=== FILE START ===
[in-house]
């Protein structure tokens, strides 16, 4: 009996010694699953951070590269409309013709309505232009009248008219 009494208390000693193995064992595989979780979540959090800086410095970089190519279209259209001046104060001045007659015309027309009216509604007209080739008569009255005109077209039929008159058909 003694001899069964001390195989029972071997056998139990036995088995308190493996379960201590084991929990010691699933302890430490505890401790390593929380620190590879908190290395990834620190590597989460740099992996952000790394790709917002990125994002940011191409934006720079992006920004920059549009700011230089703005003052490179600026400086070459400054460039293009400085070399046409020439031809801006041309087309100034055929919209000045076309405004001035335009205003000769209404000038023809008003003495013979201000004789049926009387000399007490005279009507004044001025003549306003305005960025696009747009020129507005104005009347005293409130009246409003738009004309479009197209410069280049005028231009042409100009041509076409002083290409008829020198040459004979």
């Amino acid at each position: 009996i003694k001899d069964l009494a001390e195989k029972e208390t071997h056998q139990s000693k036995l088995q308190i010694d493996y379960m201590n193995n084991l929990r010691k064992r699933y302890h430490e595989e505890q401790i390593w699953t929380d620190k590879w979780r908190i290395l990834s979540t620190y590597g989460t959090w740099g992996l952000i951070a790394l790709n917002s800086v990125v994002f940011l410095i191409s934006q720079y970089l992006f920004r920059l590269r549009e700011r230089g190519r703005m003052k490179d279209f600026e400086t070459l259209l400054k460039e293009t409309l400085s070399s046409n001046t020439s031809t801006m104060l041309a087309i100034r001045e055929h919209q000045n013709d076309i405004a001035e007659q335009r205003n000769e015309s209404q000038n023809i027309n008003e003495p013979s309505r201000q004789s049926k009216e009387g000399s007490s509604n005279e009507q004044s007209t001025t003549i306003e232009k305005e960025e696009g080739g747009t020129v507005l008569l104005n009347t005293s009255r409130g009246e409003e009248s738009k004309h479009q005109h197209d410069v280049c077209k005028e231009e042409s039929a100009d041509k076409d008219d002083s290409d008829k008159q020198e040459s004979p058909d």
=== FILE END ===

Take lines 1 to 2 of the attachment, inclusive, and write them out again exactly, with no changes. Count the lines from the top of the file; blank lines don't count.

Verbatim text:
[in-house]
């Protein structure tokens, strides 16, 4: 009996010694699953951070590269409309013709309505232009009248008219 009494208390000693193995064992595989979780979540959090800086410095970089190519279209259209001046104060001045007659015309027309009216509604007209080739008569009255005109077209039929008159058909 003694001899069964001390195989029972071997056998139990036995088995308190493996379960201590084991929990010691699933302890430490505890401790390593929380620190590879908190290395990834620190590597989460740099992996952000790394790709917002990125994002940011191409934006720079992006920004920059549009700011230089703005003052490179600026400086070459400054460039293009400085070399046409020439031809801006041309087309100034055929919209000045076309405004001035335009205003000769209404000038023809008003003495013979201000004789049926009387000399007490005279009507004044001025003549306003305005960025696009747009020129507005104005009347005293409130009246409003738009004309479009197209410069280049005028231009042409100009041509076409002083290409008829020198040459004979």